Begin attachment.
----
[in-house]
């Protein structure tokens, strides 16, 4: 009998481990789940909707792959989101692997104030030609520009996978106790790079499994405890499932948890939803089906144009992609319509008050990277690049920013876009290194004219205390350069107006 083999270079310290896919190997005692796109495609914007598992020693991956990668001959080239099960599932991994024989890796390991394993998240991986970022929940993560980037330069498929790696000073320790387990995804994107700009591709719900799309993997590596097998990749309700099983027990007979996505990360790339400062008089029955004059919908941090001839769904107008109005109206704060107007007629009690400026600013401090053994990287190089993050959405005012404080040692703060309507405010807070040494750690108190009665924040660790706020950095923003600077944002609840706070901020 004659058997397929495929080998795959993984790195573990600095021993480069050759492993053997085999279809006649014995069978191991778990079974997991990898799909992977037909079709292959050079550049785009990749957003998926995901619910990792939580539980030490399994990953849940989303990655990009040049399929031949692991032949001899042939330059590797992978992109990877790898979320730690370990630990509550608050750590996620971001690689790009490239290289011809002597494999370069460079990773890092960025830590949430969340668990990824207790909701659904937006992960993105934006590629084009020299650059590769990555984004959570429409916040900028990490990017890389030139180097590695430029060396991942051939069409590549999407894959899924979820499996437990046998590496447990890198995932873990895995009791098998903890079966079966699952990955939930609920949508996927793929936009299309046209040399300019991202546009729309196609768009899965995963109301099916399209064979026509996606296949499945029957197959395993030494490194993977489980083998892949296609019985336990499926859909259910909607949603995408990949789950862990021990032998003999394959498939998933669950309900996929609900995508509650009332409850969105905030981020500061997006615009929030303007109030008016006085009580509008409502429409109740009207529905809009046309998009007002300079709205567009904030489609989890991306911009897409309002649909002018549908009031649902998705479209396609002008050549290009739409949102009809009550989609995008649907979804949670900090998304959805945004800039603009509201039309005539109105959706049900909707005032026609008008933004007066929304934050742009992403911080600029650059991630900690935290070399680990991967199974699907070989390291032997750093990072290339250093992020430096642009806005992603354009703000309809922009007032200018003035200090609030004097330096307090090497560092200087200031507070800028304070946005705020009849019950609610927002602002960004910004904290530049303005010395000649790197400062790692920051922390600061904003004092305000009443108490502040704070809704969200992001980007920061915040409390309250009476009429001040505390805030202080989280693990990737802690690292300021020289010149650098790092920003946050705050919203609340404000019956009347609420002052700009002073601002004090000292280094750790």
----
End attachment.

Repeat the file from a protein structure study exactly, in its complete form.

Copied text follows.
[in-house]
């Protein structure tokens, strides 16, 4: 009998481990789940909707792959989101692997104030030609520009996978106790790079499994405890499932948890939803089906144009992609319509008050990277690049920013876009290194004219205390350069107006 083999270079310290896919190997005692796109495609914007598992020693991956990668001959080239099960599932991994024989890796390991394993998240991986970022929940993560980037330069498929790696000073320790387990995804994107700009591709719900799309993997590596097998990749309700099983027990007979996505990360790339400062008089029955004059919908941090001839769904107008109005109206704060107007007629009690400026600013401090053994990287190089993050959405005012404080040692703060309507405010807070040494750690108190009665924040660790706020950095923003600077944002609840706070901020 004659058997397929495929080998795959993984790195573990600095021993480069050759492993053997085999279809006649014995069978191991778990079974997991990898799909992977037909079709292959050079550049785009990749957003998926995901619910990792939580539980030490399994990953849940989303990655990009040049399929031949692991032949001899042939330059590797992978992109990877790898979320730690370990630990509550608050750590996620971001690689790009490239290289011809002597494999370069460079990773890092960025830590949430969340668990990824207790909701659904937006992960993105934006590629084009020299650059590769990555984004959570429409916040900028990490990017890389030139180097590695430029060396991942051939069409590549999407894959899924979820499996437990046998590496447990890198995932873990895995009791098998903890079966079966699952990955939930609920949508996927793929936009299309046209040399300019991202546009729309196609768009899965995963109301099916399209064979026509996606296949499945029957197959395993030494490194993977489980083998892949296609019985336990499926859909259910909607949603995408990949789950862990021990032998003999394959498939998933669950309900996929609900995508509650009332409850969105905030981020500061997006615009929030303007109030008016006085009580509008409502429409109740009207529905809009046309998009007002300079709205567009904030489609989890991306911009897409309002649909002018549908009031649902998705479209396609002008050549290009739409949102009809009550989609995008649907979804949670900090998304959805945004800039603009509201039309005539109105959706049900909707005032026609008008933004007066929304934050742009992403911080600029650059991630900690935290070399680990991967199974699907070989390291032997750093990072290339250093992020430096642009806005992603354009703000309809922009007032200018003035200090609030004097330096307090090497560092200087200031507070800028304070946005705020009849019950609610927002602002960004910004904290530049303005010395000649790197400062790692920051922390600061904003004092305000009443108490502040704070809704969200992001980007920061915040409390309250009476009429001040505390805030202080989280693990990737802690690292300021020289010149650098790092920003946050705050919203609340404000019956009347609420002052700009002073601002004090000292280094750790």